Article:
Economic impacts of the Corona pandemic around the world
The Covid-19 pandemic has had a negative impact on the global economy. Current macroeconomic weaknesses make emerging markets and developing countries vulnerable to economic and financial turmoil, which may limit the ability and effectiveness of policy support when it is urgently needed.
The Covid-19 pandemic has had a negative impact on the fragile global economy.
Although the full impact of the epidemic on humans and the economy will not be evident for a while, the losses in these two areas will be huge.
Current macroeconomic weaknesses make emerging markets and developing countries vulnerable to economic and financial turmoil, which may limit the ability and effectiveness of policy support when it is urgently needed.
Even with policy support, the economic impact of the COVID-19 epidemic is expected to be long-term.
By early April, about 150 countries had closed all schools, cancelled rallies and events, and more than 80 countries closed all workplaces to curb the spread of the virus.
Travel restrictions are widely implemented.
Mandatory closures and automatic social divergence of consumers and producers have had a significant impact on global activity and trade, accompanied by volatility in financial markets and a sharp drop in oil and industrial metals prices.
In the short term, emerging and developing market economies that may be severely affected by the economy are those with weak health systems, rely heavily on trade, tourism, or foreign transfers, depend on commodity exports, or suffer from financial weakness.
On average, debt levels in emerging markets and developing economies are higher than they were before the global financial crisis, making them more vulnerable to financial pressures.
Severe stagnation has a lasting impact on potential output by reducing investment and innovation, eroding the human capital of the unemployed, exiting global trade, and disrupting supply chains.
The long-term damage to the Corona epidemic will be very serious for economies suffering from the financial crisis and energy-exporting countries due to low oil prices.
On average, within five years of emerging market economies and developing countries, the recession associated with the financial crisis may cause potential output to fall by about 8%, and potential output to 11%.
Productivity rates affected
The epidemic is also expected to stifle weak productivity growth in the past decade.
Previous diseases were accompanied by a 6% reduction in employment productivity, and an investment rate of 11% after five years in the affected countries.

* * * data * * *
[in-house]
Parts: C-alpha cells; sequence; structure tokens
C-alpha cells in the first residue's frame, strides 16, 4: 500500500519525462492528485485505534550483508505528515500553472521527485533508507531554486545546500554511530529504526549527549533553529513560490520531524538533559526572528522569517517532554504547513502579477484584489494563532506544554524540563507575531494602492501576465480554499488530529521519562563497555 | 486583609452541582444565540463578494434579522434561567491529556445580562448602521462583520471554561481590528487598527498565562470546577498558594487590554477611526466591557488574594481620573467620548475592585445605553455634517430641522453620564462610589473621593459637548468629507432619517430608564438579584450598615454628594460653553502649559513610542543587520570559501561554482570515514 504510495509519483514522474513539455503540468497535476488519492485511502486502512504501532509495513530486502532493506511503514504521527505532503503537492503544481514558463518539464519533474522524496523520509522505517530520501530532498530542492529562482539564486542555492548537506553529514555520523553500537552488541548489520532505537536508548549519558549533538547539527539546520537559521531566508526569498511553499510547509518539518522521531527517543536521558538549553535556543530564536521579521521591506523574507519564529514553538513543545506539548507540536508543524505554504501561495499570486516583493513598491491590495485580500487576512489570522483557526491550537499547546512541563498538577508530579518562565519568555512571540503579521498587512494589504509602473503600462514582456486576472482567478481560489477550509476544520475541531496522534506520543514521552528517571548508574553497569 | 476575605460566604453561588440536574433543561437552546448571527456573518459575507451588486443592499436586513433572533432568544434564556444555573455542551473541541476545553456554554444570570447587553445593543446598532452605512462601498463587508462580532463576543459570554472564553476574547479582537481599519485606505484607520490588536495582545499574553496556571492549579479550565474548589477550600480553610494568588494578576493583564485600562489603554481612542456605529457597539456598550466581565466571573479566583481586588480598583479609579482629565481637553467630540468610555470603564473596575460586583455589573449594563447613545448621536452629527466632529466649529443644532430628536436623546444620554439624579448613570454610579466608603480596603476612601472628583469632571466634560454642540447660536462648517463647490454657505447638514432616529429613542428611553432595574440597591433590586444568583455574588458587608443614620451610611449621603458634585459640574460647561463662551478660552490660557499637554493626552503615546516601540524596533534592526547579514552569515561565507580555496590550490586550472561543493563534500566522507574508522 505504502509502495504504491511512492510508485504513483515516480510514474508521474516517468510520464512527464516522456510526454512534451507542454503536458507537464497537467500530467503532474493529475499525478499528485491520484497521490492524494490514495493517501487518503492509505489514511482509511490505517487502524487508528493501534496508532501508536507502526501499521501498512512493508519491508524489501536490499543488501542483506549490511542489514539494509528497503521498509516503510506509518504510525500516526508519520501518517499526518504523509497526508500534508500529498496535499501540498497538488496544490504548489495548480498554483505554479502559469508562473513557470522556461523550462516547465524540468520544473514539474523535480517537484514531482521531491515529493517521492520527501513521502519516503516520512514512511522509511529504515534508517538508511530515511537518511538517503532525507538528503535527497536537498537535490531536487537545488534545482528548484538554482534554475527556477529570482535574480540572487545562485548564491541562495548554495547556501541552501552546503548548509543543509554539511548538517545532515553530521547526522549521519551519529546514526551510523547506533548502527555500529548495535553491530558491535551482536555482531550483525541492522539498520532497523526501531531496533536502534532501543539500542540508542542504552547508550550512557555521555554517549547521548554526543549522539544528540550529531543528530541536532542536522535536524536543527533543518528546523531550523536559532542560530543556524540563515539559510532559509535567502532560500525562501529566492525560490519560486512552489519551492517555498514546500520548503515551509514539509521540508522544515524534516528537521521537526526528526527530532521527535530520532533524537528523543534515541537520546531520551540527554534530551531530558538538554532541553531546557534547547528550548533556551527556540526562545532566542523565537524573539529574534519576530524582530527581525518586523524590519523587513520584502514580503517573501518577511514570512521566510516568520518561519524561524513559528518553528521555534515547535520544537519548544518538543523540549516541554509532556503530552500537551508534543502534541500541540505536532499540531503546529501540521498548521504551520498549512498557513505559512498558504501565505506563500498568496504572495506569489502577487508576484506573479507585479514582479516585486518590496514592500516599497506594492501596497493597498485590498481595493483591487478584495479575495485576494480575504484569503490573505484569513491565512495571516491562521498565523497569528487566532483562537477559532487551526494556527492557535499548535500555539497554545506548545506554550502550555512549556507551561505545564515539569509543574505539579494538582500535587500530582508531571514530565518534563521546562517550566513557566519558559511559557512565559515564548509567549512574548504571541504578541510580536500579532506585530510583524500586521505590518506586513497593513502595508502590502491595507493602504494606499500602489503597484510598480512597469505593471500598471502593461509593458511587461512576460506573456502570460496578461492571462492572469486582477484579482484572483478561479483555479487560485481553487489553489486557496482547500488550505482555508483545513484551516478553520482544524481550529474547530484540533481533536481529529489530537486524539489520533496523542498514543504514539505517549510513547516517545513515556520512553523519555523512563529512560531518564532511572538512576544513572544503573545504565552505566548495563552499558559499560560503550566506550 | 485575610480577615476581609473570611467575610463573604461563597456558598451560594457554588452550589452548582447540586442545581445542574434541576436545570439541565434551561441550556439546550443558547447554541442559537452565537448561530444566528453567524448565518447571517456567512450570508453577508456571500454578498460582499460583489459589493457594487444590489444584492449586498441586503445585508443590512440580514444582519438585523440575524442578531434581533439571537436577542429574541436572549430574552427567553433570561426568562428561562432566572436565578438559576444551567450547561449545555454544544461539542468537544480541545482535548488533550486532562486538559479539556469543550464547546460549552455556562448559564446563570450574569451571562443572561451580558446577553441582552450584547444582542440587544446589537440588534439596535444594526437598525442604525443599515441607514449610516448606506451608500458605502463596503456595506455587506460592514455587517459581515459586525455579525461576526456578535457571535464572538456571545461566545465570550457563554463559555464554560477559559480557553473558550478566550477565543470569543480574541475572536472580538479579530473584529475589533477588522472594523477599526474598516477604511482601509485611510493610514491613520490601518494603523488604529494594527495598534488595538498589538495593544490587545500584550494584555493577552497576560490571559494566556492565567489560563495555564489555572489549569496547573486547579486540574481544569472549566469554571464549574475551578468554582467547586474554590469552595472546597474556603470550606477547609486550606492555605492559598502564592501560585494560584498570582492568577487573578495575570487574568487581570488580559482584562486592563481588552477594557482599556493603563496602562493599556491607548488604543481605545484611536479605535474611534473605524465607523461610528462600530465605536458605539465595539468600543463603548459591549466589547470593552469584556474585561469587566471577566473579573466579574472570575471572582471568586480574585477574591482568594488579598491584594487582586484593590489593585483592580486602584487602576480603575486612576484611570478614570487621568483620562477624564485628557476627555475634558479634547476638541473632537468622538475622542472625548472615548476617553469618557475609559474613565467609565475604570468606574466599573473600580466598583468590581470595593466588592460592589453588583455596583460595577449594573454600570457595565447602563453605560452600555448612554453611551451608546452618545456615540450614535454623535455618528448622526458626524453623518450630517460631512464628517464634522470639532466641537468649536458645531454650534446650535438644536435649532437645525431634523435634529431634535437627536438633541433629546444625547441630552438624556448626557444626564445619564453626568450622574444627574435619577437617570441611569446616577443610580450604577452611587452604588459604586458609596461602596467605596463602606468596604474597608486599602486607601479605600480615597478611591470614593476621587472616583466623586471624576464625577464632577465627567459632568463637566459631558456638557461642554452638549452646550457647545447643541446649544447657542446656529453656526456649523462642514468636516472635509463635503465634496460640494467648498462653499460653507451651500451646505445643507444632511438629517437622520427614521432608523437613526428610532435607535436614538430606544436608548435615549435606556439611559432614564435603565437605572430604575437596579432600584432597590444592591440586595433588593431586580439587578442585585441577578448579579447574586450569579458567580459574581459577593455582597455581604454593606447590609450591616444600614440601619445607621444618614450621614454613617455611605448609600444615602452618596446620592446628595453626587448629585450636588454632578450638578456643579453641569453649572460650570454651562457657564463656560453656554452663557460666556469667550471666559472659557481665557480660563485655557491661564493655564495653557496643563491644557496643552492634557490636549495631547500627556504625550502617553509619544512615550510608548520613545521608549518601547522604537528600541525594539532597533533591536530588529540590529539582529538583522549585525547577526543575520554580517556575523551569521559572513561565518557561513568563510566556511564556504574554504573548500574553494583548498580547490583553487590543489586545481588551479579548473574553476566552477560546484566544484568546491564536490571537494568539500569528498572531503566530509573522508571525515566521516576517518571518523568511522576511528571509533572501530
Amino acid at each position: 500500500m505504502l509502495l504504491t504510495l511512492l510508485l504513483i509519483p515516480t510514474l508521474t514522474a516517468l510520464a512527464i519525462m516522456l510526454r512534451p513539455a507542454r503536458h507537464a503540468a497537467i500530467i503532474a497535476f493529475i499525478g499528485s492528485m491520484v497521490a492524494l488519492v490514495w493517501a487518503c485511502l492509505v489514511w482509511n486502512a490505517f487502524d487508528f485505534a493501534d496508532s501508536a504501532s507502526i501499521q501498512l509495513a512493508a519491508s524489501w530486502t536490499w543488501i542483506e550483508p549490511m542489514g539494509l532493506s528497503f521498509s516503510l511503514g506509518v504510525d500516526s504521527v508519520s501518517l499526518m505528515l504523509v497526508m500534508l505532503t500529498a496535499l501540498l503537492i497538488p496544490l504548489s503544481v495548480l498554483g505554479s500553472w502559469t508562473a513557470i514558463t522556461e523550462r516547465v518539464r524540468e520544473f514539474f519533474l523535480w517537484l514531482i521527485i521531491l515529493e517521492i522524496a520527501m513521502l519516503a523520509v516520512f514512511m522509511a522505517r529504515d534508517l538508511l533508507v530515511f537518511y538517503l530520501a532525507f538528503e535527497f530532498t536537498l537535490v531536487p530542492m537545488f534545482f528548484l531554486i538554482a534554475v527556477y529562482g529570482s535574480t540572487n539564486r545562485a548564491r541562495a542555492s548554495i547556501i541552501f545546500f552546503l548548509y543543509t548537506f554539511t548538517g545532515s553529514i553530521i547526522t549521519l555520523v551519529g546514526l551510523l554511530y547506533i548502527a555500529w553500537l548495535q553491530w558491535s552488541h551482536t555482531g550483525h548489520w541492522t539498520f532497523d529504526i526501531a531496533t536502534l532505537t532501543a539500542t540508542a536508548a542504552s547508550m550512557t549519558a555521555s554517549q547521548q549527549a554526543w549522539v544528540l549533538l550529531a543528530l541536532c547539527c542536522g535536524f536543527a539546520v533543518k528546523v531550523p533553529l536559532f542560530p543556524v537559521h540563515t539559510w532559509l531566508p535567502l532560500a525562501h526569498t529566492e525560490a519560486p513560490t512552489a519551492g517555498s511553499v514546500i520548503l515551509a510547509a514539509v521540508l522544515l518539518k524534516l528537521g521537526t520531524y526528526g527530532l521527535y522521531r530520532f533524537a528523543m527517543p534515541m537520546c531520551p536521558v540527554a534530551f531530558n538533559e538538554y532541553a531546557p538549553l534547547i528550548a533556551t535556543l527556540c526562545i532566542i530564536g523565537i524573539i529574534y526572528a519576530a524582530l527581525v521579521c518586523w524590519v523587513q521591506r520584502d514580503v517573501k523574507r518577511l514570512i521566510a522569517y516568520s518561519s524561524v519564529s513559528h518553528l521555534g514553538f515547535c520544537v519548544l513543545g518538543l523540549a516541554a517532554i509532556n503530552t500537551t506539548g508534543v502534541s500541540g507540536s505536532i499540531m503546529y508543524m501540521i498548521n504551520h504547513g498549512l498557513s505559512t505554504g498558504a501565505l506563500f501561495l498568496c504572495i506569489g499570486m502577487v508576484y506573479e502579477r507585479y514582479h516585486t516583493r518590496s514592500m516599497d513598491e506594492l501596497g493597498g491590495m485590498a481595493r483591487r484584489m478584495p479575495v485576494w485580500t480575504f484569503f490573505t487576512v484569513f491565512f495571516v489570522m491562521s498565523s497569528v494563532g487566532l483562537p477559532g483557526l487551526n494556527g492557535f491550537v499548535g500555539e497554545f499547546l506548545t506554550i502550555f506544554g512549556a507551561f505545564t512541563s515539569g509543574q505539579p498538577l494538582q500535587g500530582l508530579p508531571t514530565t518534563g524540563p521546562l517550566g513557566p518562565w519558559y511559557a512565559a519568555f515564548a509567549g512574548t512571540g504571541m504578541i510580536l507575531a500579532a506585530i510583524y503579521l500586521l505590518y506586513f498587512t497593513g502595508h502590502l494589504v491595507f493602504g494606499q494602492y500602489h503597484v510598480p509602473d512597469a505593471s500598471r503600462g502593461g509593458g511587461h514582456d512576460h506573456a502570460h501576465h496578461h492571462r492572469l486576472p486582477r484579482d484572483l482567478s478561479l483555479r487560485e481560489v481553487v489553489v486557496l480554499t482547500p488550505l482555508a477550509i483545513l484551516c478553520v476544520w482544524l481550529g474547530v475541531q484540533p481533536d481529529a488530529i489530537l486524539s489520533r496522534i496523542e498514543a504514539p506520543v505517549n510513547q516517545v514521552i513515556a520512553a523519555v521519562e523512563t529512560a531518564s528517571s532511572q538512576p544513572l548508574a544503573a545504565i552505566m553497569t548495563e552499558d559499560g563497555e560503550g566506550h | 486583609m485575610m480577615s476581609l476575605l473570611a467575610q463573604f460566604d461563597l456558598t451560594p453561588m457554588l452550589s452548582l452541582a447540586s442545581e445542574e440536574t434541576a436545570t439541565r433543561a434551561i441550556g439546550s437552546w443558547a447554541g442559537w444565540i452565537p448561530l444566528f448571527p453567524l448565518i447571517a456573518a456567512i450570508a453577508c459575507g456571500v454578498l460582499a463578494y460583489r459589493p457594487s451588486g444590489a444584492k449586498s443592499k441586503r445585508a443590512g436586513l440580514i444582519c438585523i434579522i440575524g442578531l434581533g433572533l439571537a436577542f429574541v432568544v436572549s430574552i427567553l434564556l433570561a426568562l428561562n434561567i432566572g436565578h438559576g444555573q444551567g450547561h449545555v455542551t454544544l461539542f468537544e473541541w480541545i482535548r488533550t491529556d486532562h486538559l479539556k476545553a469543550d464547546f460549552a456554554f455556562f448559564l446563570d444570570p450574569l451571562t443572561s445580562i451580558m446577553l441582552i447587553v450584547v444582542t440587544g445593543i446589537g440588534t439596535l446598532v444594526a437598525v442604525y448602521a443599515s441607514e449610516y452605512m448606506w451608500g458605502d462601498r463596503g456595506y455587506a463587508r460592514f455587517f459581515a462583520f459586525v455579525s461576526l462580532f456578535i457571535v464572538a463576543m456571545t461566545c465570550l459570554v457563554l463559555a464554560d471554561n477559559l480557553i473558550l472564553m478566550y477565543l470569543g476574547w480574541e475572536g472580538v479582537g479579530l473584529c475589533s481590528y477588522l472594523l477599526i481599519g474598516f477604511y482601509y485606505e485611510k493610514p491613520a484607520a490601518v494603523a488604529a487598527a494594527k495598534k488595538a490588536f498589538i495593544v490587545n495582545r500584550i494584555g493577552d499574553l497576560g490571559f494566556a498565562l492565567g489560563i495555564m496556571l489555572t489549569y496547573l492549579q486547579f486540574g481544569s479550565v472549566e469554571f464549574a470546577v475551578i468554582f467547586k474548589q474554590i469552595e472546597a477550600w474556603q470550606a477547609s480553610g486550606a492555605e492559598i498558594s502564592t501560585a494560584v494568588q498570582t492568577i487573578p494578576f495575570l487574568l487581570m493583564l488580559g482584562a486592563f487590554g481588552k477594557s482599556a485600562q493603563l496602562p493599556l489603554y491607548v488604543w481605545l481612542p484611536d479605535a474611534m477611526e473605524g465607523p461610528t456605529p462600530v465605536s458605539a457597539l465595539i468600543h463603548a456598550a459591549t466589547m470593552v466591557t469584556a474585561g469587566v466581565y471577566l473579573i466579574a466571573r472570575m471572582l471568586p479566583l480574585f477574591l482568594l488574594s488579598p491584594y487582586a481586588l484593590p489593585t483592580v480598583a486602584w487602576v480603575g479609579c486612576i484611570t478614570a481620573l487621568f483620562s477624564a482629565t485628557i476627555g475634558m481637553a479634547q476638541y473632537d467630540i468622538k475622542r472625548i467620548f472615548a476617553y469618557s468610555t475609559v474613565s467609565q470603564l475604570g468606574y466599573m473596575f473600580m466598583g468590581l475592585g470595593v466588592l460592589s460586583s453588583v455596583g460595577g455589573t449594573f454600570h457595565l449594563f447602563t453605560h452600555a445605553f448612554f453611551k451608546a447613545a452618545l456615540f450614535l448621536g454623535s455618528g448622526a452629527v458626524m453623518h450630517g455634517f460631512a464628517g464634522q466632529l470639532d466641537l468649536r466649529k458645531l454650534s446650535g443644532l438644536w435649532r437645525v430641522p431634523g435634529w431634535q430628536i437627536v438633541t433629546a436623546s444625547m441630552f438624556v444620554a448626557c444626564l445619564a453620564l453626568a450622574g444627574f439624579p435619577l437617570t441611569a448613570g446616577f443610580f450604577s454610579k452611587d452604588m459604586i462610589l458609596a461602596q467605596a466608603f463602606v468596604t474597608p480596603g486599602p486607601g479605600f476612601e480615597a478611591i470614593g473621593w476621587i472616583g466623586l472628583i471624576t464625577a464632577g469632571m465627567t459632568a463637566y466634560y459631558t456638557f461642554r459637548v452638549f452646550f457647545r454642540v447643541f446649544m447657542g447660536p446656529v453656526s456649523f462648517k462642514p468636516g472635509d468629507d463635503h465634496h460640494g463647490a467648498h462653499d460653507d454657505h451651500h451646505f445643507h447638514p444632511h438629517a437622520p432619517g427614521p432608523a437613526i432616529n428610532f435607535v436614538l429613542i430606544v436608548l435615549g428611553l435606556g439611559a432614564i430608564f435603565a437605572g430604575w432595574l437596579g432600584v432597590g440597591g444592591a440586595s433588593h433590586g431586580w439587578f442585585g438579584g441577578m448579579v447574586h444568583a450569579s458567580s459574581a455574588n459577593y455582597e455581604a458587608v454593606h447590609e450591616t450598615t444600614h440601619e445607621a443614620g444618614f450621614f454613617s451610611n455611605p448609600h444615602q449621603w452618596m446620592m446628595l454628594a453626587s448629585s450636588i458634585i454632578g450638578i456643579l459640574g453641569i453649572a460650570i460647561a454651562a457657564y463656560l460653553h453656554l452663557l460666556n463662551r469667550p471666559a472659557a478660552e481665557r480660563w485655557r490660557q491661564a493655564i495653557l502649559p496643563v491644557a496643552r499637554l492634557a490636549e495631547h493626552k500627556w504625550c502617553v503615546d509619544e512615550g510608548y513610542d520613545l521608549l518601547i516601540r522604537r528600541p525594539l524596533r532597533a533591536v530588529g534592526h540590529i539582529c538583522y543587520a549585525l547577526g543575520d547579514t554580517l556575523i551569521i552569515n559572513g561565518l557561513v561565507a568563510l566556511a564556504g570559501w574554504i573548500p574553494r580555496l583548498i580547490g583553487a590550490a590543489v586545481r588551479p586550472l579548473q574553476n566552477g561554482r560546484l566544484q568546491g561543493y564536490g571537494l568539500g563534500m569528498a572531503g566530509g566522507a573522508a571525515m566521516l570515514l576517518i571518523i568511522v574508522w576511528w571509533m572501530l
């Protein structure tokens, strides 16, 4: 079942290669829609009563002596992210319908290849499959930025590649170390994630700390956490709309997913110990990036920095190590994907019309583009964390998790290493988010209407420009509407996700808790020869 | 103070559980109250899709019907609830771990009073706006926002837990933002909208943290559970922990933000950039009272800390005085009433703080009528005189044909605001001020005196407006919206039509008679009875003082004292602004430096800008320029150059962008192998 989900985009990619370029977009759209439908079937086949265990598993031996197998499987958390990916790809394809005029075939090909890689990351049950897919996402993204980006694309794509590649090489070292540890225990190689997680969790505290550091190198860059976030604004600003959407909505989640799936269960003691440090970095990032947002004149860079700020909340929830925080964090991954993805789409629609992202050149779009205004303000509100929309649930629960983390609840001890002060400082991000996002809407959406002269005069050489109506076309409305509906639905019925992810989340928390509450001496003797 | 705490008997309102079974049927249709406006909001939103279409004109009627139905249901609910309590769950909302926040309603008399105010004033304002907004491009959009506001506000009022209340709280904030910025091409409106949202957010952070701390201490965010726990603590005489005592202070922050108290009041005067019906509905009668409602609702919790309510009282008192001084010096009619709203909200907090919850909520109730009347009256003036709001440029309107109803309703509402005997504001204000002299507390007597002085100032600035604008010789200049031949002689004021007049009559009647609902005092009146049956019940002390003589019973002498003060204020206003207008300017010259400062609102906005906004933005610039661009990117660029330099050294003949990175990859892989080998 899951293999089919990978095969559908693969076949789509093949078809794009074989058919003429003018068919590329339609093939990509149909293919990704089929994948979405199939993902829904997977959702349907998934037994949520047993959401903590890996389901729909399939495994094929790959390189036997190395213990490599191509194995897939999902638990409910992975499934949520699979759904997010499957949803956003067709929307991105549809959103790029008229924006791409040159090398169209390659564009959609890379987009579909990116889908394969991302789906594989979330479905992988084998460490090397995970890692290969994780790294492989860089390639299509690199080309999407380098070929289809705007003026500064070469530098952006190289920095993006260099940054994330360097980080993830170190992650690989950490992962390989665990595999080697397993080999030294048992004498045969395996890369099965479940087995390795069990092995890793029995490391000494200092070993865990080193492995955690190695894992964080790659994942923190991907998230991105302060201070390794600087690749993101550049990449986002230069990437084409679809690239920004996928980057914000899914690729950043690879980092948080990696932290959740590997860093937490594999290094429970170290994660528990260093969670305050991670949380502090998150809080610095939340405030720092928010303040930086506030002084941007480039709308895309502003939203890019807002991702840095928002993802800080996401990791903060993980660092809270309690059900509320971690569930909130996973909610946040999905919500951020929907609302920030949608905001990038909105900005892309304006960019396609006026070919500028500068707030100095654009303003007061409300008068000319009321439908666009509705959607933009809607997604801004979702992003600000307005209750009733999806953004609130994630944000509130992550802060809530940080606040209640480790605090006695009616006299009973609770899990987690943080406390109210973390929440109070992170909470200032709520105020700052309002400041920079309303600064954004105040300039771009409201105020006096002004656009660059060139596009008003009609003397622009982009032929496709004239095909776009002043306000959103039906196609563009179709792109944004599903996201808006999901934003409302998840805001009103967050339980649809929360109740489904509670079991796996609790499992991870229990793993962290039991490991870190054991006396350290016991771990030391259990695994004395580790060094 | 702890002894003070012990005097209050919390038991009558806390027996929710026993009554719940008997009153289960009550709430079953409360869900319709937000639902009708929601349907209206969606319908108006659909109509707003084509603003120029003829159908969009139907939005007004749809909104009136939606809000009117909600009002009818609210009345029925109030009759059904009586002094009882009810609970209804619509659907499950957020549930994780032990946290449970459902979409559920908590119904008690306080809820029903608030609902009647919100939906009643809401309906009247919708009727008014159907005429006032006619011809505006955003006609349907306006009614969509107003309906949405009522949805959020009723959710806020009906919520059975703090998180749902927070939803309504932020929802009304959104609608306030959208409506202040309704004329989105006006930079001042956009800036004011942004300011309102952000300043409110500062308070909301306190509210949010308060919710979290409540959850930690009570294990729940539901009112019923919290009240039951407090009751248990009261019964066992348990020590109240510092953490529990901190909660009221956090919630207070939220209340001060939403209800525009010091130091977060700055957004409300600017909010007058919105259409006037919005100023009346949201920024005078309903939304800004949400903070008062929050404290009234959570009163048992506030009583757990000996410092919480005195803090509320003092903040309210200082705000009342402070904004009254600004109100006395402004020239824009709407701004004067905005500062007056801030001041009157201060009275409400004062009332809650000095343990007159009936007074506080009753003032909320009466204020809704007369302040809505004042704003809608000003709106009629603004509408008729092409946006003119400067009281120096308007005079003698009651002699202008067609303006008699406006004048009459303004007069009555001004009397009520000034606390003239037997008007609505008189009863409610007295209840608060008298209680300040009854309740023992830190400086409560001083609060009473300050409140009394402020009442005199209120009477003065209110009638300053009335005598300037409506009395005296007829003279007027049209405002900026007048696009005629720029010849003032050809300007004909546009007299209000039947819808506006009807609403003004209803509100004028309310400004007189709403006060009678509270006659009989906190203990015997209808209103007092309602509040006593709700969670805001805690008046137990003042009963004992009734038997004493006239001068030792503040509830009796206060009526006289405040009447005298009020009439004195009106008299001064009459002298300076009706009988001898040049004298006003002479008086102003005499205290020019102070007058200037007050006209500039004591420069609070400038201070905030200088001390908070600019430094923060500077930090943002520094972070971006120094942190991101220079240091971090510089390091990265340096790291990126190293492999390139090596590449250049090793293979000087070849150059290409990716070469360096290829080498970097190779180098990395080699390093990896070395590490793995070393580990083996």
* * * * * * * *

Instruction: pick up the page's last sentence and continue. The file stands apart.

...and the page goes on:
The new poor
In the past 12 months, the COV epidemic has infected the poorest and most disadvantaged people, leaving millions in poverty now.
After decades of steady steps in reducing the number of poor people living on less than $1.90 a day, this year will be the first loss in a generation of extreme poverty.
Recent analysis warns that the epidemic has plunged 88 million people into extreme poverty this year, a preliminary study.
At worst, this figure is 115 million.
The World Bank Group expects a large proportion of the "new poor" in South Asia, followed by sub-Saharan Africa.
Economic activity decelerates
These restrictions, which are used to contain the spread of the virus and thus relieve pressure on poor and crowded health systems, have had a significant impact on economic growth.
Simply put, the June issue of the World Economic Outlook states that "this epidemic has caused an unprecedented global crisis - a global health crisis with massive human losses - that has led to the world's worst recession since World War II" and predicts a decline in the global economy and average per capita income this year, which will plunge millions into extreme poverty.
Money transfers decline as migrants and expatriates decline
Of particular concern are remittances sent by migrants to their countries of origin.
Over the past few decades, the role of these remittances in reducing poverty and promoting growth has become increasingly important.
Last year, these cash flows were equivalent to FDI and official development assistance (from one country to another).
However, the coronary virus epidemic has caused a major setback as our latest forecast concludes that remittances will decline by 14% by the end of 2021, a slightly better probability than previous estimates during the epidemic, which is not contrary to the fact that this is an unprecedented decline.
Remittances are expected to decline in all regions, with Europe and Central Asia experiencing the largest decline.
With this decline, the number of immigrants and expatriates is likely to decline as the number of new arrivals and migrants decreases and the number of returnees increases.
These reductions prevent many poor families from remaining in developing countries, where remittances from migrants and expatriates are vital to families around the world.
Impacts on businesses and jobs
The closure of the country due to the Corona pandemic has had a serious impact on business and jobs.
Worldwide, SMEs in developing countries are under a lot of pressure because more than half of them do not pay their debts.